With even 4 trims it's not hard to make it converge in the balanced configuration.
Obviously two trims in the middle leg of the T are redundant so one would become a jumper.

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CDC: "For 6% of the deaths, COVID-19 was the only cause mentioned. For deaths with conditions or causes in addition to COVID-19, on average, there were 2.6 additional conditions or causes per death." https://www.cdc.gov/nchs/nvss/vsrr/covi ... /index.htm

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Re: Super Low Distortion Ultra Pure Audio Oscillators Revisited

Post by Gold » Thu Jan 21, 2021 1:59 pm

terkio wrote:
Wed Jan 20, 2021 5:47 pm
So, I think you do not need accurate costly capacitors, trimming will fix this like wonder. Very good TempCo seems more important than accuracy.
What about a C0G ceramic? They have very stable TempCo and are very linear.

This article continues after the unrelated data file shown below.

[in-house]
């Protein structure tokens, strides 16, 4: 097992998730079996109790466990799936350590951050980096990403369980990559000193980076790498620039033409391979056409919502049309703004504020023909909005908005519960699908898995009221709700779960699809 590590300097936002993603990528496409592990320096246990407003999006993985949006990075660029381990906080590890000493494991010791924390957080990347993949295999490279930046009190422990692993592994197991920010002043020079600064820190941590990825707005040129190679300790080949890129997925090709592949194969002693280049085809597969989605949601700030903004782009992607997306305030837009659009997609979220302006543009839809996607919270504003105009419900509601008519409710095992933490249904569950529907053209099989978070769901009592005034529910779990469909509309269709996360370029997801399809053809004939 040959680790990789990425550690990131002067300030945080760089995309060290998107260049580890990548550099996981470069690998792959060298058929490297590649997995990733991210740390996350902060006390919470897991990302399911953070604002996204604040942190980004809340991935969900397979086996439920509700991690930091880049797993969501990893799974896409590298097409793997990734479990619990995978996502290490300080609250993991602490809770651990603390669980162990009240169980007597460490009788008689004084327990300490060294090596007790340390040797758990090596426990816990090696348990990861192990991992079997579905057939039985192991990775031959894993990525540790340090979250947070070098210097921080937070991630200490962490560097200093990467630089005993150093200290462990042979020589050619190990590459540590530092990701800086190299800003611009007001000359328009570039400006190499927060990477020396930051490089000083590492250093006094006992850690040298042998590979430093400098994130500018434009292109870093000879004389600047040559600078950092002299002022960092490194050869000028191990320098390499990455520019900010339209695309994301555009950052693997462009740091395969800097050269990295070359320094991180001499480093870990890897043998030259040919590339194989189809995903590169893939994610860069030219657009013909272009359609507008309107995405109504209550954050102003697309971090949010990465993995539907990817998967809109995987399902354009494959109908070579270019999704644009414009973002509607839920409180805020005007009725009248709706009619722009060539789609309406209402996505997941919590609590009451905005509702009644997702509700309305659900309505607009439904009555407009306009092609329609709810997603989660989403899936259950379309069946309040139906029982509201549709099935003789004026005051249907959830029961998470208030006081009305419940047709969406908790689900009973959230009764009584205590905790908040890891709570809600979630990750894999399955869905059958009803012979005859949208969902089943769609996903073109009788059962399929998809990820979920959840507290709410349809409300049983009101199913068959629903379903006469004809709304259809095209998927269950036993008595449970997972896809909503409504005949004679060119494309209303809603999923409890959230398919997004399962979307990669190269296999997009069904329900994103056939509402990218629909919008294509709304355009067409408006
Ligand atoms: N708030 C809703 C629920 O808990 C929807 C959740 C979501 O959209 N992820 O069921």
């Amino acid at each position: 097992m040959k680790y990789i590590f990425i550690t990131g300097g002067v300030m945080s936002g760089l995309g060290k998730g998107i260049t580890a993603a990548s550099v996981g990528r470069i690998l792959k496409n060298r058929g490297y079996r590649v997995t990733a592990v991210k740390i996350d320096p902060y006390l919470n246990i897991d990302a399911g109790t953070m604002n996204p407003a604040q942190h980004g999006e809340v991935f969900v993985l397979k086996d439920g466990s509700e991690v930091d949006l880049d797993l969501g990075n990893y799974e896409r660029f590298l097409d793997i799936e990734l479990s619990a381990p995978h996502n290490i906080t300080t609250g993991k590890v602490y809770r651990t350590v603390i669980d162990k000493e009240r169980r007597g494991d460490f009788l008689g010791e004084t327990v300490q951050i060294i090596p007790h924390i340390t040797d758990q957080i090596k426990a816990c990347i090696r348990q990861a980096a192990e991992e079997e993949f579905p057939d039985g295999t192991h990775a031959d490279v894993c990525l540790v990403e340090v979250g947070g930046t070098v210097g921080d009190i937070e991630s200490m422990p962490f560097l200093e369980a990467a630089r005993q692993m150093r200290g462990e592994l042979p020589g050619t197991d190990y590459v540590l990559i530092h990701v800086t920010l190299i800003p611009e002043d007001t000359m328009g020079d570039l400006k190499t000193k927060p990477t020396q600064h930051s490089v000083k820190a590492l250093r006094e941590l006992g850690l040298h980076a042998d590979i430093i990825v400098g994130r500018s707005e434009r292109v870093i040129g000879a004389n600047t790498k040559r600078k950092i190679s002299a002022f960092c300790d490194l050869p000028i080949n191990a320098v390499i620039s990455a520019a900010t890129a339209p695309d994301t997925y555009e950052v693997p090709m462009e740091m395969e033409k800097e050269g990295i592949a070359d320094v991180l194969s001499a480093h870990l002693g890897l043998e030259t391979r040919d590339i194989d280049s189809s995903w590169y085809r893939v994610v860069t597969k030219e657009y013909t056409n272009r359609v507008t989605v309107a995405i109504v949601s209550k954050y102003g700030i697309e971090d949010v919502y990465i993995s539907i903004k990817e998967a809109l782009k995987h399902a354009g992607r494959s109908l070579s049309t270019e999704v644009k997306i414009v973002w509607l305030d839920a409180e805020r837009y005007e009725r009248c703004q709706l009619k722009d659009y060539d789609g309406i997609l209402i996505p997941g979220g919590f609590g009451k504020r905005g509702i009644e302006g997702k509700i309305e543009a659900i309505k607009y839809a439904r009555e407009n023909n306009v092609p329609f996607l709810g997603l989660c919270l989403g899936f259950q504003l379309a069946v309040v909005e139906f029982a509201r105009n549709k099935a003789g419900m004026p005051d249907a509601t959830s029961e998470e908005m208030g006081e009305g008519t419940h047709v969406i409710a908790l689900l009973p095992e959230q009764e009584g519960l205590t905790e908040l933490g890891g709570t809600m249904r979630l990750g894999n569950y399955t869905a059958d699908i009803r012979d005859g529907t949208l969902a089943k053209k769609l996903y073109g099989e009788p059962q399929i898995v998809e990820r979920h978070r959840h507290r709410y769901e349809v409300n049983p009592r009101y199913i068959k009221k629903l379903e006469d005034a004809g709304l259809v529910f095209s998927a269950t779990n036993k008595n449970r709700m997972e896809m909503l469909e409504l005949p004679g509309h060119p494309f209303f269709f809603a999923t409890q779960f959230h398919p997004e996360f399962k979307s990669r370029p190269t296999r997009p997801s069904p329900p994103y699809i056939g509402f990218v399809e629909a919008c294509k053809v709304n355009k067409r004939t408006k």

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Re: Super Low Distortion Ultra Pure Audio Oscillators Revisited

Post by terkio » Thu Jan 21, 2021 9:20 pm

Yes.

A link given by mediatechnology in a previous post.
http://www.janascard.cz/PDF/An%20ultra% ... 0%20dB.pdf
Very informative, a key source.
With:
Resistors are preferably 0.1%, 15 ppm/K through-hole types, capacitors are preferably polystyrene foil types, second best choice are NPO (Negative Positive Zero) with their smaller size and lower temperature coefficients, but slightly higher distortion

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Re: Super Low Distortion Ultra Pure Audio Oscillators Revisited

Post by mediatechnology » Fri Jan 22, 2021 8:16 am

In through-hole larger-values (e.g. 100nF) COG become insanely expensive.